Simon didn't fade away, he collapsed out of contention. He was 1 hour and 15 minutes off.

Froome was always in contention IMHO. That would be answer #4. You are right. I stand corrected. But #3 seems flawed.
 
Vingagaard can't possibly be in the same shape he could have been with a smooth run this year, but he may be able to reach comparable form to the last two years, since a career benefits from the results in the legs. At the same time, the crash doubtless hindered him reaching an even higher level. But Pog seems to have upped his game, so will he now beat Jonas on last years' form if he reaches that level?
 
Others involved in that crash seem to be just squeaking into good form at the last minute, Jonas' injuries were far worse, and I think lung injuries are much worse than broken bones. I don't expect much from him but I suppose I will not be that surprised to be proved wrong.
 
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I think he'll finish second, never looking like beating Pogacar (though able to go toe to toe with him on some of the mountain stages) but also pretty clearly better than everyone else.
Vingegaard will have a solid chance because Pogacar still wants to win every stage he can. This has hurt him in the final week for the past two years
 
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#3 is the best fit for Pogi last year.

1) Good enough to challenge for the victory,

Looked like a winner by the second rest day.

2) but he will fade towards the end of the Tour.

He was at his worst in the third week and cracked in one of the stages.
Fair enough. I see that my English understanding is playing a trick on me. My take was instantaneous rather than cronological. Like a Monday Morning Quarterback. If you will fade away towards the end you are not good to contend! ;)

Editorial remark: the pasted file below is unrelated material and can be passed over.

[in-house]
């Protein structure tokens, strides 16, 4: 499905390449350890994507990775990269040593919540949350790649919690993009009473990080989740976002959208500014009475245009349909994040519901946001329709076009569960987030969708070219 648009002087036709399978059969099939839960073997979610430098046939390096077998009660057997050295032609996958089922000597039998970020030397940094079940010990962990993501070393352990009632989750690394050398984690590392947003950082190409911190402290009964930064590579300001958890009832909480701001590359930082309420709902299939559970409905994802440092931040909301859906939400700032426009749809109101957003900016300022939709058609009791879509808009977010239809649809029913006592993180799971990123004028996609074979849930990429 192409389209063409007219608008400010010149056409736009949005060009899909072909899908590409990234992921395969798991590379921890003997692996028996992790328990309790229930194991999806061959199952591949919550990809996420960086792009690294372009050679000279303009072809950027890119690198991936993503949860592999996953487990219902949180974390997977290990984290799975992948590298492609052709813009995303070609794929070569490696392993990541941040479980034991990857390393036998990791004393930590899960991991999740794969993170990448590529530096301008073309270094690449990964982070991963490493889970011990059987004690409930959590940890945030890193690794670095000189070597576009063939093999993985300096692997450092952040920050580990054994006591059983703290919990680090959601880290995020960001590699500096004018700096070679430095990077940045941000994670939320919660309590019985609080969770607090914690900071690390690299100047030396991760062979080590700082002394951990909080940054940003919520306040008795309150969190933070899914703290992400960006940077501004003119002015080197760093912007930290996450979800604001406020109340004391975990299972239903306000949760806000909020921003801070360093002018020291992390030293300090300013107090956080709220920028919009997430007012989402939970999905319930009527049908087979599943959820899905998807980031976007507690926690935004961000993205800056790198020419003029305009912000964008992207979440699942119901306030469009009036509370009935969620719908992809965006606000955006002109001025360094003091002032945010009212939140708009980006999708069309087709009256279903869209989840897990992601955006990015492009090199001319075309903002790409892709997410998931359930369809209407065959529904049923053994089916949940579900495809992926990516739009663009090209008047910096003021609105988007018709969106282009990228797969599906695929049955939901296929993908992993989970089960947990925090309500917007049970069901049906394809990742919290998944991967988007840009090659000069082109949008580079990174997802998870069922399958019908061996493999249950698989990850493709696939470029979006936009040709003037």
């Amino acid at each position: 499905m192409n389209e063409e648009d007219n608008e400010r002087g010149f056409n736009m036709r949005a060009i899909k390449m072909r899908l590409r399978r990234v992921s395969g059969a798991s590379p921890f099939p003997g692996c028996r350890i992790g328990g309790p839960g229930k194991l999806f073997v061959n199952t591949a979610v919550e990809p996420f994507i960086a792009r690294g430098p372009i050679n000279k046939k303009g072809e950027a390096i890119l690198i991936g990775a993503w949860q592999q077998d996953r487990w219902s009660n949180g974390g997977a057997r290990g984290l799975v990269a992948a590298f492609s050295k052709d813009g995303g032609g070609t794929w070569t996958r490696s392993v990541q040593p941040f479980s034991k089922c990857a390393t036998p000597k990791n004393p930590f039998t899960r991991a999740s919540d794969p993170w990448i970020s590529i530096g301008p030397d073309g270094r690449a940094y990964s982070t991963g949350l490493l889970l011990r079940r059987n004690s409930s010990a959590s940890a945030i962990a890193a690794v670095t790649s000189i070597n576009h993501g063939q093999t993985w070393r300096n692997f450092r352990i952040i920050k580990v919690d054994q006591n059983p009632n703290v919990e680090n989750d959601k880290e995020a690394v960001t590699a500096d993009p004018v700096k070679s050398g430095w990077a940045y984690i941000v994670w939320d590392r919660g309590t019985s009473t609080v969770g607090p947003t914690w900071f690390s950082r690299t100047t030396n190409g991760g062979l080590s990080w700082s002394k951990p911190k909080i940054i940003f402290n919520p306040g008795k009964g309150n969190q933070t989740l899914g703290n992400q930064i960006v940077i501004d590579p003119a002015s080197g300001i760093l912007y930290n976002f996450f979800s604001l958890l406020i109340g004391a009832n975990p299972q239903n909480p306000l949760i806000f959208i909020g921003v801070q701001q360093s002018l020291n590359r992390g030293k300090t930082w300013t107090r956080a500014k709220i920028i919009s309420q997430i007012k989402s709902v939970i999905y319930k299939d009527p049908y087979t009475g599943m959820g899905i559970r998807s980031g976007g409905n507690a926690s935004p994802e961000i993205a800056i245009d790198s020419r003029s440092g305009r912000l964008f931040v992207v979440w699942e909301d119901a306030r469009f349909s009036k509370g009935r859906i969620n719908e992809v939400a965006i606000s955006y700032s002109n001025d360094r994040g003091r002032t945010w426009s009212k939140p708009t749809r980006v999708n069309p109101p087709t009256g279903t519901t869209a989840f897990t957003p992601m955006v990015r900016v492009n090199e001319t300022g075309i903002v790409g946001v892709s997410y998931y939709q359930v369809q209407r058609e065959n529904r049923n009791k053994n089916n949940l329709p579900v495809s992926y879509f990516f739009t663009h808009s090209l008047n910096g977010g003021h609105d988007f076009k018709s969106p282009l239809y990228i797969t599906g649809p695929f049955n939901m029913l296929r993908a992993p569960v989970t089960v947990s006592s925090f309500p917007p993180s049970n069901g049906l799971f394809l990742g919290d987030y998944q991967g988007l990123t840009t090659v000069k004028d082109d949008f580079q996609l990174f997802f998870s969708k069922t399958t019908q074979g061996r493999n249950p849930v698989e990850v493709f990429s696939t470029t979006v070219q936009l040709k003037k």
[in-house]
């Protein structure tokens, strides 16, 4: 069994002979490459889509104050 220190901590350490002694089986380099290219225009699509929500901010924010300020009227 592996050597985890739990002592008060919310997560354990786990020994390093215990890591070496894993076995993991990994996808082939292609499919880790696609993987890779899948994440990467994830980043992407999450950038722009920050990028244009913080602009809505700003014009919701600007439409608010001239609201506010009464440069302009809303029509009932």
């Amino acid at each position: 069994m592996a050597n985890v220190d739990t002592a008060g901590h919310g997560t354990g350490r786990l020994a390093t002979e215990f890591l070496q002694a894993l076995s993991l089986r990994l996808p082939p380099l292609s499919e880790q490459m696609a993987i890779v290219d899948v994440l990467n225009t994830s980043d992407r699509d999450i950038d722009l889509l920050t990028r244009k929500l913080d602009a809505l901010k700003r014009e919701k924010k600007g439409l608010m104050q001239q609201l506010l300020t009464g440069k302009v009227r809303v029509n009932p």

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Haven't looked at this in ages, but aren't almost all variables basically gradients, meaning you don't really have hard bottleneck like limiting factor
With gas exchange it's probably quite like that. See Peter Wagner's famous vo2 diagrams that plot both cardiac output and consumption of oxygen in the muscles for instance. Importantly re the discussion of lungs some oxygen always returns to the heart, even under max exercise and hypoxia (altitude).

That said, I'd say a person's max heart rate that still enables max or almost max diastolic filling (so excluding tachycardia, caffeine induced or otherwise) is pretty much set in stone. This in turn will cap max cardiac output from one direction. The other component ie stroke volume will be a bit more elastic but most seasoned pros will be close to their respective caps too.

On topic, whatever Vinge's form visma seem to trust he will not collapse mentally if he loses. A bit like UAE with Pog's suboptimal prep last year. Having his ass kicked didn't seem to kill him.
 
With gas exchange it's probably quite like that. See Peter Wagner's famous vo2 diagrams that plot both cardiac output and consumption of oxygen in the muscles for instance. Importantly re the discussion of lungs some oxygen always returns to the heart, even under max exercise and hypoxia (altitude).

That said, I'd say a person's max heart rate that still enables max or almost max diastolic filling (so excluding tachycardia, caffeine induced or otherwise) is pretty much set in stone. This in turn will cap max cardiac output from one direction. The other component ie stroke volume will be a bit more elastic but most seasoned pros will be close to their respective caps too.